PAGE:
## Abstract

Algorithmic decision making is becoming more prevalent, increasingly impacting people’s daily lives. Recently, discussions have been emerging about the fairness of decisions made by machines. Researchers have proposed different approaches for improving the fairness of these algorithms. While these approaches can help machines make fairer decisions, they have been developed and validated on fairly *clean* data sets. Unfortunately, most real-world data have complexities that make them more *dirty*. This work considers two of these complexities by analyzing the impact of two real-world data issues on fairness—missing values and selection bias—for categorical data. After formulating this problem and showing its existence, we propose fixing algorithms for data sets containing missing values and/or selection bias that use different forms of reweighting and resampling based upon the missing value generation process. We conduct an extensive empirical evaluation on both real-world and synthetic data using various fairness metrics, and demonstrate how different missing values generated from different mechanisms and selection bias impact prediction fairness, even when prediction accuracy remains fairly constant.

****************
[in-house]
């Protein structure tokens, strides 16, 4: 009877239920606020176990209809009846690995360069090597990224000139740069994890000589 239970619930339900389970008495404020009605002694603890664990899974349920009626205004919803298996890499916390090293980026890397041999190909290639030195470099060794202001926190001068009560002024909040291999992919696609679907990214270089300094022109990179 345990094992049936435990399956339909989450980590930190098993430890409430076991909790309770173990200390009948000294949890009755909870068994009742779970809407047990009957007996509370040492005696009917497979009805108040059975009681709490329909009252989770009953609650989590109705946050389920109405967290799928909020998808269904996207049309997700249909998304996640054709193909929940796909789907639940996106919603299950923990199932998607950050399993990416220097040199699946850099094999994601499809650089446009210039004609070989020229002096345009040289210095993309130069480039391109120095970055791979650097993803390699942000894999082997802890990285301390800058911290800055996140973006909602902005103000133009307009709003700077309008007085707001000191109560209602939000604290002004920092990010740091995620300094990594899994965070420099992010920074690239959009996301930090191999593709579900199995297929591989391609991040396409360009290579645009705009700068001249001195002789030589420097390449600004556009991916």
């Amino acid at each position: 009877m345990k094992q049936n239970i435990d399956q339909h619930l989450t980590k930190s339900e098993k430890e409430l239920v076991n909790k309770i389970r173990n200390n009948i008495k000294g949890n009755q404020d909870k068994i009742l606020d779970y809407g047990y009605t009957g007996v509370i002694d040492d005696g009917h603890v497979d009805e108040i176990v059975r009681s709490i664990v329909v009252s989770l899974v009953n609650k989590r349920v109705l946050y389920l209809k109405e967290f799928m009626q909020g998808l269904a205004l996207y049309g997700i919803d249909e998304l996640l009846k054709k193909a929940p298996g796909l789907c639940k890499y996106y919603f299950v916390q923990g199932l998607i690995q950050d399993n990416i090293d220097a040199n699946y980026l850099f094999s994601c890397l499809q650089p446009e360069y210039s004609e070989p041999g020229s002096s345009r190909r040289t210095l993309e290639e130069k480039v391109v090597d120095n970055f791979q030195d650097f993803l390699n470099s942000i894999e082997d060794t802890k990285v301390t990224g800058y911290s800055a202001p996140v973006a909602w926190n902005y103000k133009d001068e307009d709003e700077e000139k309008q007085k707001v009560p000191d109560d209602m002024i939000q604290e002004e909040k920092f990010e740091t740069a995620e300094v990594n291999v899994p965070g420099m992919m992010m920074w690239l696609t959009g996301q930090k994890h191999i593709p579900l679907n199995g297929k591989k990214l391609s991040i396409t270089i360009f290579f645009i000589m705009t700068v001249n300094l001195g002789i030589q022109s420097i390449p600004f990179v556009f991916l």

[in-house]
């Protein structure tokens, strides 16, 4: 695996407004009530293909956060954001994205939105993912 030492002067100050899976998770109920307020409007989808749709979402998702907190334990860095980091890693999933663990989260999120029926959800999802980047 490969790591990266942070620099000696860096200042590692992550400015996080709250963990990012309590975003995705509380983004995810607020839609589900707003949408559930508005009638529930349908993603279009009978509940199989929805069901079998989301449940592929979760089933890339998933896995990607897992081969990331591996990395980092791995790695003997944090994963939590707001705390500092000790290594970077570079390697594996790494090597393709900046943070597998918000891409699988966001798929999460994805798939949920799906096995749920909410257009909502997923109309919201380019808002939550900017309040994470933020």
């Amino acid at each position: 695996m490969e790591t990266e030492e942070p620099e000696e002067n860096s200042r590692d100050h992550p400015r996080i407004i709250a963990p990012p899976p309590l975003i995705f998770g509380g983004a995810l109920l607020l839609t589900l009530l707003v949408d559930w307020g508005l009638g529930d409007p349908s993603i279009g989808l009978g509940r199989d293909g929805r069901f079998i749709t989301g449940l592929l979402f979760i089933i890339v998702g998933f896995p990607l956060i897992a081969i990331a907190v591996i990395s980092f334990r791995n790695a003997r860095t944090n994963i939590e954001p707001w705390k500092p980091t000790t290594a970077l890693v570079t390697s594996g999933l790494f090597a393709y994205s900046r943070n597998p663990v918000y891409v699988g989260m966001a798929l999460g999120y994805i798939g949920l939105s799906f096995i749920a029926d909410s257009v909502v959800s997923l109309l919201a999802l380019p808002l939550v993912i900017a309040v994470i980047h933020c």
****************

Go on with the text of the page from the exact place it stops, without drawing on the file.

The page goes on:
## 1 Introduction

In today’s big data world, algorithmic decision making is becoming more pervasive in areas that impact our everyday lives, including hiring, credit approval, and criminal justice. For example, in the USA, machine learning models are being used throughout the judicial system, e.g., at bail hearings to predict whether a defendant will flee, prior to trials to determine the likelihood of the defendant committing additional crimes, and at sentencing to predict the length of sentencing [27, 37]. As more applications use algorithmic decision making, there are growing concerns about their transparency, accountability, and fairness [7, 16, 49].

In the USA, the Civil Rights Act of 1964 prohibits discrimination of people based on race, color, religion, sex, or national origin. These demographic traits are examples of *sensitive/protected attributes* or attributes that should not be dominant features used by machine learning algorithms to make predictions. Sensitive attributes are identified based on the task being conducted and the established legal framework. For example, age is a sensitive attribute under the Equal Credit Opportunity Act (ECOA), but not the Fair Housing Act (FHA). For the purposes of this paper, we consider a sensitive attribute to be a demographic feature that is considered protected by specific legislation, i.e., by the Civil Rights Act.